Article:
Hiking has never been my calling in life, it (or, more precisely, hiking enthusiast friends) has often come calling but usually I pretend to be out of the house, busy with work or literally dead to avoid the strain of putting one foot in front of the other. As a result it was with some bemusement that I found myself atop the imposing Derbyshire Peak District hill Mama Tor this January, as the wind and snow bitterly lashed at me like a cross between a scorned lover and a rabid wolf (whilst love may take many forms, I’d advise against dating a rabid wolf.) I was lured out of the capital by a friend who wanted to hike across the hill rather than do something wholesome like drink his own body weight in rum. He blithely informed us of the various blizzard warnings and dire pronouncements that would be stranded atop the (aptly named) ‘shivering mountain’ when we were already halfway up the M1 with the kind of self-confidence in his own directional abilities only known to the true narcissist. As a result the rest of the car ride was spent glumly drawing lots to pick who we were going to eat first when we inevitably found ourselves becalmed in the snow.
Irritatingly his confidence was justified and rather than a re-enactment of the Donner Party, everything went out without a hitch with the snow providing an incredible backdrop to some of the most outstanding views and natural beauty to be found in a county already overflowing with it. The bucolic village of Castleton surrounded by the rolling foothills of Mama Tor seemed to have been assembled from piecemeal from various guidebooks: all sleepy country pubs, babbling brooks and even a looming castle on a hill (still sentineled by a migratory gang of sheep and one imperiously territorial cow). We were able to rent a ludicrously delightful two bedroom cottage for two nights for an almost unthinkably cheap £50 a night (which did create the sneaking suspicion that the whole thing was a trap to lure London hipsters into some kind of Wicker Man scenario) though we found so much to do in the run-up to our frigid hill-climb (the snow had already built up to Escobar levels) beyond the beautifully rugged countryside, the hills are honeycombed with caves both natural and manmade (clearly the only way the enjoy beautiful landscape is to get as far beneath the earth as you possibly can). From flooded tin mines that you traverse by boat to vaulted caverns which for centuries housed village of rope weavers living beyond the touch of the sun, the Derbyshire peak district is filled with unusual and fascinating sights, all reasonably priced and most with amusing and informative guides.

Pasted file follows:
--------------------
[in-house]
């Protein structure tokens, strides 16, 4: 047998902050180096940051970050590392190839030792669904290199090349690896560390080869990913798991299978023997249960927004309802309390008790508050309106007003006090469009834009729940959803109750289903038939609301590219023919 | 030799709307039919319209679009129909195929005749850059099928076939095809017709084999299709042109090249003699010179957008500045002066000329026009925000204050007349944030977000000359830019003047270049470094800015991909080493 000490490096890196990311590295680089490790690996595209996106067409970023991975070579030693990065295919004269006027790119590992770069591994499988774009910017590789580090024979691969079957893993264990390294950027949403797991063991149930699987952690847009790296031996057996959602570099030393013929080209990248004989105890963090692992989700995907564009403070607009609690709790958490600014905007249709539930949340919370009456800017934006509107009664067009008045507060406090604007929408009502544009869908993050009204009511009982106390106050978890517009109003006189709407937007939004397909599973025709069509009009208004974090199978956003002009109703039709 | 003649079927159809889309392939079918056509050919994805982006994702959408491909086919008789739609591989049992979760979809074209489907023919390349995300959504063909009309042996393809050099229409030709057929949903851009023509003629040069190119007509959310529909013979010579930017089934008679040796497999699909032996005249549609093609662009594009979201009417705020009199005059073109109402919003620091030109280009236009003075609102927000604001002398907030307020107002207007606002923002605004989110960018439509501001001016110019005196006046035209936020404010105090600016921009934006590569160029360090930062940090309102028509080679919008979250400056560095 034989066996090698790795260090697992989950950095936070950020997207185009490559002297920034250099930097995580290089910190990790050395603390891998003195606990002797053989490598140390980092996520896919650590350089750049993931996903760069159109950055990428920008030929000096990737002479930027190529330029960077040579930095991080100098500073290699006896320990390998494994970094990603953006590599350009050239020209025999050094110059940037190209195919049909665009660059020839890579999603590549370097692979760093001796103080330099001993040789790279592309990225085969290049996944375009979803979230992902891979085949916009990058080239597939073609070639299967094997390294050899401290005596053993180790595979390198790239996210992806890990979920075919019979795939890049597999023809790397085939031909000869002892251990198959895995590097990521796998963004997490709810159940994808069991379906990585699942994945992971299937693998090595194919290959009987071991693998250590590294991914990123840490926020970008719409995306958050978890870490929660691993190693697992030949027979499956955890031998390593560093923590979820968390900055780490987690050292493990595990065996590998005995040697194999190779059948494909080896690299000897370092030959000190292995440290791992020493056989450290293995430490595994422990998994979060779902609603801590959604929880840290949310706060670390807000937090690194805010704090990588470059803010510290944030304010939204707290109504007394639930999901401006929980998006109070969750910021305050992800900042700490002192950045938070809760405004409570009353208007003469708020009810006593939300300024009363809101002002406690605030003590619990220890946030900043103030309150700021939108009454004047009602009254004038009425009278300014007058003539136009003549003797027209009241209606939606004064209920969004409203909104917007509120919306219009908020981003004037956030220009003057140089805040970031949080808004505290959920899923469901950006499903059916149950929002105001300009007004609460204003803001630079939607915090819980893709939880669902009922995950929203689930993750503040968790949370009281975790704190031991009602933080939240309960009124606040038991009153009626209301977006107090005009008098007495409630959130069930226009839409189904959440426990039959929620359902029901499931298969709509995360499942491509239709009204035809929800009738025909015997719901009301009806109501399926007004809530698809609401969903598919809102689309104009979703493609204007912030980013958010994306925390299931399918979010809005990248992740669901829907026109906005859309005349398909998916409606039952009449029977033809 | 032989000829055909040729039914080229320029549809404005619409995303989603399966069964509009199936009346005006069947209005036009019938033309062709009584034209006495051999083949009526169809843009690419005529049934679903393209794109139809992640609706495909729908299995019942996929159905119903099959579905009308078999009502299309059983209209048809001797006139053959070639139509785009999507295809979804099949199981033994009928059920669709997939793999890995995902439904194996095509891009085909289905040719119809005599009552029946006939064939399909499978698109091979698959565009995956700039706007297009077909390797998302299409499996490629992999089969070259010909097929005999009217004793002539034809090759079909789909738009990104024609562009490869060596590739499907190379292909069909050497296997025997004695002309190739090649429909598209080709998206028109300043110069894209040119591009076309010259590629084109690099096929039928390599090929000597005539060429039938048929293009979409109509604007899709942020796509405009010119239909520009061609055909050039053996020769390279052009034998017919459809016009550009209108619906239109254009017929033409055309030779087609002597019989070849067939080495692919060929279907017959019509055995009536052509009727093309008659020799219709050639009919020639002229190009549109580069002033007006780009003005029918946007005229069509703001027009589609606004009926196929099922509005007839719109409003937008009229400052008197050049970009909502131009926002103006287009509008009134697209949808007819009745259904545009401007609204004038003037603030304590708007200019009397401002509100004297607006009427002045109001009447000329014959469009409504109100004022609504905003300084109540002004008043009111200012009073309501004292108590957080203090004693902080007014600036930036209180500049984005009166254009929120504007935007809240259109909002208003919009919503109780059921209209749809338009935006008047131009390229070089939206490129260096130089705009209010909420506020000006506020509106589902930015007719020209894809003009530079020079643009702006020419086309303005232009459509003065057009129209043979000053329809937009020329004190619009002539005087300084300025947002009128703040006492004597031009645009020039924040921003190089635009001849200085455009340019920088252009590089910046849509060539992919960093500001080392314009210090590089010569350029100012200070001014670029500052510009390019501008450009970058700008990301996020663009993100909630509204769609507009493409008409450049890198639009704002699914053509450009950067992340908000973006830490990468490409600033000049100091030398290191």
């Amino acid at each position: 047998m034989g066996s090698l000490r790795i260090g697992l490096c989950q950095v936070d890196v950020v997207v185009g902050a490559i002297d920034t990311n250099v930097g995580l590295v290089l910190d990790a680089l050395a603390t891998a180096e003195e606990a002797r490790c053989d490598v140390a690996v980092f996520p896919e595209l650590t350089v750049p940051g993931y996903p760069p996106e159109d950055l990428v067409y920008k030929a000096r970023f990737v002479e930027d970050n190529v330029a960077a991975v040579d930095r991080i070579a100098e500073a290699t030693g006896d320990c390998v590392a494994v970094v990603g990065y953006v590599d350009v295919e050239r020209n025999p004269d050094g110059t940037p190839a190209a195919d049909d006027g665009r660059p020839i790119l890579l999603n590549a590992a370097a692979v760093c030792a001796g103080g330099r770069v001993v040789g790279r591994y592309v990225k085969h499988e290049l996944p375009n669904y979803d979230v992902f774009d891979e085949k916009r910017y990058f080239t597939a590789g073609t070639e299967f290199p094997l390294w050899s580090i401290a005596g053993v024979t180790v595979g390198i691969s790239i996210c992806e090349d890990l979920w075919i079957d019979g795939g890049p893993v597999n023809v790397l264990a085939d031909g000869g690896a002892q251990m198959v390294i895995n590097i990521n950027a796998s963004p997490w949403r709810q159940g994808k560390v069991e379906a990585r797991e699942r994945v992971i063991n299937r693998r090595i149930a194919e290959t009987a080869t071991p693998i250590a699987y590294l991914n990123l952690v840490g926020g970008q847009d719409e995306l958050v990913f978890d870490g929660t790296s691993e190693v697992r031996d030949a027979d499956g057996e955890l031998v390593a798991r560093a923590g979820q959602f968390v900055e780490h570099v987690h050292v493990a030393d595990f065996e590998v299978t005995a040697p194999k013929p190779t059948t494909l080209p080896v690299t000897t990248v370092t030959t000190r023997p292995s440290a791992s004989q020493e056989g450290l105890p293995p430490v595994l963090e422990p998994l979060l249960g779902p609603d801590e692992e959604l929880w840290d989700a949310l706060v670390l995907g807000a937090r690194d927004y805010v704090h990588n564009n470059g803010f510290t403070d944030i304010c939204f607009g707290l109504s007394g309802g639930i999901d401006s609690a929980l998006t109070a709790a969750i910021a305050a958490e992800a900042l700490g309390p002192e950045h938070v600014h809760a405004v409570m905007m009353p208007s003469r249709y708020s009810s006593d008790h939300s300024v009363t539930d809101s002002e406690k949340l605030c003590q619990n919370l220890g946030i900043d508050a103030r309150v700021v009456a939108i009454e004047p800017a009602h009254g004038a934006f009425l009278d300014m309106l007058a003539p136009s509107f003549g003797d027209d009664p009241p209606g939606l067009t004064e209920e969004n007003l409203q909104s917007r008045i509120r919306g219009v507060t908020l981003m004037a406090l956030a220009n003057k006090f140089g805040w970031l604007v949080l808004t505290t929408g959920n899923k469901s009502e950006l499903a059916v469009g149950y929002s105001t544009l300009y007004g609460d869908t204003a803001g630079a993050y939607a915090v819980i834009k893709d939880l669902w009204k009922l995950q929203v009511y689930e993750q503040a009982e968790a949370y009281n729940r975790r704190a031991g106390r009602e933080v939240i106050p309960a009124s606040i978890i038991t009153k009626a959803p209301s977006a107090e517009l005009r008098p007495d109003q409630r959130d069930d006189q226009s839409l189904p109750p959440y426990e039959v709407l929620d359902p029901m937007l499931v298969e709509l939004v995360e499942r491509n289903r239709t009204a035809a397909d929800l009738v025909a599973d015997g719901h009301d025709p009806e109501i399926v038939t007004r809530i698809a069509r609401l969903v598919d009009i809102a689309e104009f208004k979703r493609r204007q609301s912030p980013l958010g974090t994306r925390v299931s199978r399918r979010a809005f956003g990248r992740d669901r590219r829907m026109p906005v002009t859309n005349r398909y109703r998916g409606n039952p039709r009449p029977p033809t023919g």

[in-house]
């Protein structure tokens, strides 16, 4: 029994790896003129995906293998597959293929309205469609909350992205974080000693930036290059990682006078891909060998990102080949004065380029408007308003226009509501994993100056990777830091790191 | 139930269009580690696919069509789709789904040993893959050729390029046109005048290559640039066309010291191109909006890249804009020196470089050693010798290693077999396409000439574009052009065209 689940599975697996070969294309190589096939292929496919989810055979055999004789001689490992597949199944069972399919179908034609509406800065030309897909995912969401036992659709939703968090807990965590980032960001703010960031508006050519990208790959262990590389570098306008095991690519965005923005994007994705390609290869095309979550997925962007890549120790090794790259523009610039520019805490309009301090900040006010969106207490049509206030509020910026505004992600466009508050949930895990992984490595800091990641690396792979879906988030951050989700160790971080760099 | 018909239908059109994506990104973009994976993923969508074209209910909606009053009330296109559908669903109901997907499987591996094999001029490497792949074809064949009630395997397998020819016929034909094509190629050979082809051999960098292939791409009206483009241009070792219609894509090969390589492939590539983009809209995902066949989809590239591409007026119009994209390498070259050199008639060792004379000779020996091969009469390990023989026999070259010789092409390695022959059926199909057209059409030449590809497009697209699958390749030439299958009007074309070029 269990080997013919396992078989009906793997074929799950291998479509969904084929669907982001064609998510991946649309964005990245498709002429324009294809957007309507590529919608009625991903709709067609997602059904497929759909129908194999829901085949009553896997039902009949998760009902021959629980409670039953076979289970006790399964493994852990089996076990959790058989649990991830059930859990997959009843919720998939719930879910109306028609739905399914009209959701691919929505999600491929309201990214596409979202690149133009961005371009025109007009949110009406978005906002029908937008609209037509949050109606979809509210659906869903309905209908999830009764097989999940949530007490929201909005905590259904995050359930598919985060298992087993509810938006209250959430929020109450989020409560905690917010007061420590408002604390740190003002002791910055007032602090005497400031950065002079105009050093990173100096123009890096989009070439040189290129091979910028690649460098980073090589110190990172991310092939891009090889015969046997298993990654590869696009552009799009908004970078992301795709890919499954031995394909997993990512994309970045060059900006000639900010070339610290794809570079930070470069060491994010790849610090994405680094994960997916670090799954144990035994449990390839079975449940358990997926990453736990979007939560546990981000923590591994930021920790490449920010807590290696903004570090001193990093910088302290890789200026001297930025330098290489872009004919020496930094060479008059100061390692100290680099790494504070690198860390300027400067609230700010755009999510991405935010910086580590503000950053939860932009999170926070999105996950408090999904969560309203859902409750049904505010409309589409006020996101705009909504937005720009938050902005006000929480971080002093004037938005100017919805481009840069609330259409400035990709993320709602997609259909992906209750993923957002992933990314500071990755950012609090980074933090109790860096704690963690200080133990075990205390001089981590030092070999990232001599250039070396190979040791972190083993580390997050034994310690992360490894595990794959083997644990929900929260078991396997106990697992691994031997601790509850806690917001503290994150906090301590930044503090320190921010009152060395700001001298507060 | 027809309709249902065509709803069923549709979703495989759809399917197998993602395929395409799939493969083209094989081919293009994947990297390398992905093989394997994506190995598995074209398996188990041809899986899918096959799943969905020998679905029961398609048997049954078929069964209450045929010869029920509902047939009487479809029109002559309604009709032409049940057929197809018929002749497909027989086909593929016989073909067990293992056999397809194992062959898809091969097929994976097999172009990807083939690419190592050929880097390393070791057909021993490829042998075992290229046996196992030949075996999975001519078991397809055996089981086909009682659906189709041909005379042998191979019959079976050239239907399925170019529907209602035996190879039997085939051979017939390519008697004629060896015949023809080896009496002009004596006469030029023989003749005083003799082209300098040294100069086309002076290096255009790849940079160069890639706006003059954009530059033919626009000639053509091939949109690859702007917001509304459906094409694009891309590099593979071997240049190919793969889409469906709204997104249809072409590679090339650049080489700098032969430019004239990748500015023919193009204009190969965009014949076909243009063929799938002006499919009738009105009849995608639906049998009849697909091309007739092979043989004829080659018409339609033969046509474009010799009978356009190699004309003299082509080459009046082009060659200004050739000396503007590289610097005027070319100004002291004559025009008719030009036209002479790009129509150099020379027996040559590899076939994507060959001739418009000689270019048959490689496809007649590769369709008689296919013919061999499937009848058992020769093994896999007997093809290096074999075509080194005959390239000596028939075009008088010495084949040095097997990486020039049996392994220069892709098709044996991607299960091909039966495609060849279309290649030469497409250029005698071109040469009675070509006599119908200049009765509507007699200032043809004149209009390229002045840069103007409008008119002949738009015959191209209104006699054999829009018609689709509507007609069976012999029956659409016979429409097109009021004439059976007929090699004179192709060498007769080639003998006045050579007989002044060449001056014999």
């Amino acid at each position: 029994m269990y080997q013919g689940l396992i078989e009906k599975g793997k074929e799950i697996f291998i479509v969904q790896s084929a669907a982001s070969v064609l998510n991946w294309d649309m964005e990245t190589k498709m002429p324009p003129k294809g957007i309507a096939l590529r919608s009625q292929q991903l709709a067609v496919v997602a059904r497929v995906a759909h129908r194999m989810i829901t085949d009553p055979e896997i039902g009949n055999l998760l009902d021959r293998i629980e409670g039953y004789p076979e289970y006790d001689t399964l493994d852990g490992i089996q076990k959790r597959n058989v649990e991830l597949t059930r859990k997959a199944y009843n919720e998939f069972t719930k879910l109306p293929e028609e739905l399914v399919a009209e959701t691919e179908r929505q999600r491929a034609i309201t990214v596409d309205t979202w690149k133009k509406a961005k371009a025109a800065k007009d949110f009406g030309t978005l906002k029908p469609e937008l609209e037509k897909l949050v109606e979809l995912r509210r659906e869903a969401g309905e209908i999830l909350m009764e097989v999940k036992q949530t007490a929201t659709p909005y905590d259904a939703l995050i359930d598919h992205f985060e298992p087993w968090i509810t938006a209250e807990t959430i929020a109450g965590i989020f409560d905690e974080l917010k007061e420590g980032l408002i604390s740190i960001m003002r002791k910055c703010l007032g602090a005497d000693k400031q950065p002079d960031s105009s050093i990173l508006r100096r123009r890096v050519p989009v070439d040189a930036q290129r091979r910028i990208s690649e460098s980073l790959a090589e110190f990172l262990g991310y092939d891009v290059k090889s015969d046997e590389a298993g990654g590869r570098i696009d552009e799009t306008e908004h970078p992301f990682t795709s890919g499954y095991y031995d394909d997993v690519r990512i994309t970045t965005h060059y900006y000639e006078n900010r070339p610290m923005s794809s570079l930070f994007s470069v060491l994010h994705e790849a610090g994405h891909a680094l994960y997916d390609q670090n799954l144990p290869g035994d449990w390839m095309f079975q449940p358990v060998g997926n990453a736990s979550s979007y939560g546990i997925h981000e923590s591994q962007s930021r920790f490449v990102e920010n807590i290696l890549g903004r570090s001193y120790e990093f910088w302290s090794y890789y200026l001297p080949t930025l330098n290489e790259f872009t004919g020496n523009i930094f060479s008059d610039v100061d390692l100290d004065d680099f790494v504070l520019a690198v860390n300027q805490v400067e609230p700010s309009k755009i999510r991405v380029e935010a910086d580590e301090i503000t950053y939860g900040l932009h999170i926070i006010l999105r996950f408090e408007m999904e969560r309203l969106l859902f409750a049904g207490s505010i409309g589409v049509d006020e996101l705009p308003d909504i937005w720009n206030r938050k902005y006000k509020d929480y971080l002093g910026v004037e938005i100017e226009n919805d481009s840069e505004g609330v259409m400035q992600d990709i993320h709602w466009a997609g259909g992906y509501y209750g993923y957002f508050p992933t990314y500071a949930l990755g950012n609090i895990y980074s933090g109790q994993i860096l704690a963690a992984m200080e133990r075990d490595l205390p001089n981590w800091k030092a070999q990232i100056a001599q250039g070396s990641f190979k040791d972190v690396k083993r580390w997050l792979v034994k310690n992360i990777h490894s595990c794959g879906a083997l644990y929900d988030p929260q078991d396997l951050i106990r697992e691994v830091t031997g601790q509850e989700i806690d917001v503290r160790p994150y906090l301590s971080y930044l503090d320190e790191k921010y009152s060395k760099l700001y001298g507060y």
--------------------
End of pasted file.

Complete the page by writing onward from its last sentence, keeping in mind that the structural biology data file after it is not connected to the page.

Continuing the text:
When we attempted the climb itself, we had to abandon some of our more ambitious plans due to the heaviness of the snow fall (there is an airplane graveyard of crashed WWII era German bombers on the close-by plateau of Kinder Scout that we sadly accepted was out of our reach) but made quick time across a mountain that seemed to shift from winter wonderland to Antarctic wasteland from second to second. We made it down with nothing more serious that my hair freezing solid (a trifling problem I’m sure you’ll agree) and, despite ourselves, felt compelled to return again before too long. It seems a waste to ignore some of the fantastic weekend getaways to be had in Derbyshire just because it’s winter. The views are still majestic, the pubs plentiful and in all likelihood things will be significantly cheaper than waiting till the spring. February and March can always do with a little lift and with the snow gone, involuntary cannibalism should be off the menu.